If the decedent’s personal property is valued at $20,000 or less, an affidavit process can begin which allows you to skip probate. If the surviving spouse is the sole heir, the amount goes up to $30,000.

Some assets and personal property do not have to go through probate court and can be dispensed to correct beneficiaries. Here are assets that do not have to go through probate in North Carolina:

  • Any property in a revocable living trust
  • Payable-on-Death bank accounts
  • Retirement accounts like IRAs or 401ks
  • Joint tenancy property
  • Transfer-On-Death accounts

The simplified probate process may be used if the only surviving inheritor or heir is the decedent’s surviving spouse. The spouse must file a petition with the court, along with the will and supporting evidence.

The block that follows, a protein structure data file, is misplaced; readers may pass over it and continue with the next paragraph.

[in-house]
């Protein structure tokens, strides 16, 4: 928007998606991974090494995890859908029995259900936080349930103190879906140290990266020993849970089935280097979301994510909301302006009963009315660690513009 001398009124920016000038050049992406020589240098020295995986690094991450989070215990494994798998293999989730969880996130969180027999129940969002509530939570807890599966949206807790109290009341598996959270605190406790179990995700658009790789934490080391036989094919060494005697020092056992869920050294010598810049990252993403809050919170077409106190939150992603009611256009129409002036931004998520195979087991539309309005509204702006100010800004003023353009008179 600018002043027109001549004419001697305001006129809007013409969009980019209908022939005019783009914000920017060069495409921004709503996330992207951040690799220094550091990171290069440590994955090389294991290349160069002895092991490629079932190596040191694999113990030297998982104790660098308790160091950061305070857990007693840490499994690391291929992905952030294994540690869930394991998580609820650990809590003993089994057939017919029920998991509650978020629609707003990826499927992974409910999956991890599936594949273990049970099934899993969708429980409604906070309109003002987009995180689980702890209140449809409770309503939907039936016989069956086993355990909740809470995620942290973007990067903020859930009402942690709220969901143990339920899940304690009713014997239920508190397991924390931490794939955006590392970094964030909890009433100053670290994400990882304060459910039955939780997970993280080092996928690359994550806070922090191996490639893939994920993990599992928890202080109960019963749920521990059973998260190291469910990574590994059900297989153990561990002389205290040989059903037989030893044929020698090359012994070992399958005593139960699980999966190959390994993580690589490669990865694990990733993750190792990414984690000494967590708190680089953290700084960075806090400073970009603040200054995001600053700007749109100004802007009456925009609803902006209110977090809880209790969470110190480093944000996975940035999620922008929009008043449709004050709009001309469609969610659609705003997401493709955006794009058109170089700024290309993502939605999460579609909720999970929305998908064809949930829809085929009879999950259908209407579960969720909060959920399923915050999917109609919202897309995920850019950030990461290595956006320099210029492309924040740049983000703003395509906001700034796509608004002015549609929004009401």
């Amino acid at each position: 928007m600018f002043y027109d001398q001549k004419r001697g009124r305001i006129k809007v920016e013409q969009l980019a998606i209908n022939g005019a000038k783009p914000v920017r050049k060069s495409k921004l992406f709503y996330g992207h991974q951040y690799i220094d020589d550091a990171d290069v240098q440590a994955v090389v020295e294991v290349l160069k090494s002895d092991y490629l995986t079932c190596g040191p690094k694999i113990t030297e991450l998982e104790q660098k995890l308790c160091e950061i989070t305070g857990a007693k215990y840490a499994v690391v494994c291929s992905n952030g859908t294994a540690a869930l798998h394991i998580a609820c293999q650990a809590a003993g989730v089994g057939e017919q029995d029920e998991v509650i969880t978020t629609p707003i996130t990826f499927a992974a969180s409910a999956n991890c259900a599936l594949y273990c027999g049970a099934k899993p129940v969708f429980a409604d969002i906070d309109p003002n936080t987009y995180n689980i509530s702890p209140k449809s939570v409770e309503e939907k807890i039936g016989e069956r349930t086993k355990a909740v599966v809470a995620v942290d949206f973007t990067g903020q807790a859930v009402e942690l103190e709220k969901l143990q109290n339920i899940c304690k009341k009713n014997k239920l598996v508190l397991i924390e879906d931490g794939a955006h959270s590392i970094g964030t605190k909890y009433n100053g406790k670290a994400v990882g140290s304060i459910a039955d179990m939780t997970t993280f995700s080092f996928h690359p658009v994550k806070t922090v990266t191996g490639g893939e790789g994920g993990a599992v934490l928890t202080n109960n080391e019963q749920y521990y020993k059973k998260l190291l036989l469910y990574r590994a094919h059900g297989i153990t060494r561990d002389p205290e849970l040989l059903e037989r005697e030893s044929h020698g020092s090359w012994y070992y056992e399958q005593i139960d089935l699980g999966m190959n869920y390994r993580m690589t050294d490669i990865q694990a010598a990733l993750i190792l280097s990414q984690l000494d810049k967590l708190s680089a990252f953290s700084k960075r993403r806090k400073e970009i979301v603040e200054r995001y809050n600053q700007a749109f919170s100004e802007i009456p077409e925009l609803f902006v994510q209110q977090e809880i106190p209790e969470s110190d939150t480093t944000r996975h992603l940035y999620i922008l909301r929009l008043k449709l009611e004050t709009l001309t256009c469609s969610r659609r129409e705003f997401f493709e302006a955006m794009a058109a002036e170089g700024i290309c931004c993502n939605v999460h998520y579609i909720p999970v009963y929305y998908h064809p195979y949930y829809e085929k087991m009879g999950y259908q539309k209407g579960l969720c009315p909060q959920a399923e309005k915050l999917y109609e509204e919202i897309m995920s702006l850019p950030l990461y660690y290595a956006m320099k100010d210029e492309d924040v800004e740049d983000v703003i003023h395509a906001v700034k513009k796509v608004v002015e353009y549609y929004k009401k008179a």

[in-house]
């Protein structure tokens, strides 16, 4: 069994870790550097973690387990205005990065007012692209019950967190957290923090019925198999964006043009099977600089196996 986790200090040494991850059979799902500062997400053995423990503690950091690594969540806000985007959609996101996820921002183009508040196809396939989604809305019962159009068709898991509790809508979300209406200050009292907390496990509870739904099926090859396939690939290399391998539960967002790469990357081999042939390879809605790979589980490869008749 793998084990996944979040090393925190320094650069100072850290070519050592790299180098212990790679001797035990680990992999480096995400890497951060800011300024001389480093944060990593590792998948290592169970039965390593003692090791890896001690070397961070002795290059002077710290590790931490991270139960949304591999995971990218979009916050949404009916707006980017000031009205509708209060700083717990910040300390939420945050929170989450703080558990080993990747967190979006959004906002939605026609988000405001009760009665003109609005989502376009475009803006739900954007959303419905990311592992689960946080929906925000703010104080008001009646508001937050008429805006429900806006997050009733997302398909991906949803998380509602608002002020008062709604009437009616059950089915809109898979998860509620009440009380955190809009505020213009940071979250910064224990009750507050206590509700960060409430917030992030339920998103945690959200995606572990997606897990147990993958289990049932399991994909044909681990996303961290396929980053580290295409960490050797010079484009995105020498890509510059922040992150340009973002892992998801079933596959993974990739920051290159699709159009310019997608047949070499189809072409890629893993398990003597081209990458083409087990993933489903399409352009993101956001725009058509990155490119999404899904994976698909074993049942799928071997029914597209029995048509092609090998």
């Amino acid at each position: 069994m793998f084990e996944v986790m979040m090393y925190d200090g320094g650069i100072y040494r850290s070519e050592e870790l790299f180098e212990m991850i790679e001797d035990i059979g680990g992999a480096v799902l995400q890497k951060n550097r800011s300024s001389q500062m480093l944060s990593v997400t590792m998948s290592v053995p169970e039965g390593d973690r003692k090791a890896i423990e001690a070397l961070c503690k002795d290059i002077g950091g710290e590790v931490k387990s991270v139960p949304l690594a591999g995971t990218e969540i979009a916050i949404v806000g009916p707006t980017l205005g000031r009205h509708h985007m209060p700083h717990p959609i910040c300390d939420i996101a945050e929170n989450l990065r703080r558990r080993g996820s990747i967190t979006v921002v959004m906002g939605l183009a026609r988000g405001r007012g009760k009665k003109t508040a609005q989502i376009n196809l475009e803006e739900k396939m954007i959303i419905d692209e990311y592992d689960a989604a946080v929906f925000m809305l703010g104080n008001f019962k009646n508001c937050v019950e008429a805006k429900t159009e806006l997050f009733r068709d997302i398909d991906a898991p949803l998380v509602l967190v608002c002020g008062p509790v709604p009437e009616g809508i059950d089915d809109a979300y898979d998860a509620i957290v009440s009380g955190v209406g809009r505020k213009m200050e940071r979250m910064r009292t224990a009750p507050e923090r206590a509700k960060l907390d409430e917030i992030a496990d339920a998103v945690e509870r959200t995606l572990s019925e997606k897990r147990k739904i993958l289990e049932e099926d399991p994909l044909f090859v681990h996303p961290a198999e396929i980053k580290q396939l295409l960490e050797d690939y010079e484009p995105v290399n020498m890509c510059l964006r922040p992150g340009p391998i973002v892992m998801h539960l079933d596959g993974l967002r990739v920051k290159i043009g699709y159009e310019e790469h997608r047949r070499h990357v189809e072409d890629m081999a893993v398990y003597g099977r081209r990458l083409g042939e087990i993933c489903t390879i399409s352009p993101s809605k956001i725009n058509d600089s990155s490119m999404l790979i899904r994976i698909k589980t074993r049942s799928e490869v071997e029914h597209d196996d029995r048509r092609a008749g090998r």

What About Inheritance Tax?

In North Carolina, you are not required to pay state estate tax or inheritance tax on the property. North Carolina residents should take into account that federal estate tax is required if the estate is worth more than $12.06 million.

However, some assets such as life insurance policies and retirement accounts may be subjected to additional taxes.

Even though North Carolina does not have an inheritance tax, you will still need to pay final federal and state income taxes.

Contacting a law firm or an experienced estate planning attorney can help you understand the North Carolina laws and taxes when a family member or loved one has passed away.

What Are My Options With Selling Inherited Property?

Once you have established and completed the estate claims and estate administration, you can begin thinking about what to do with your inherited house.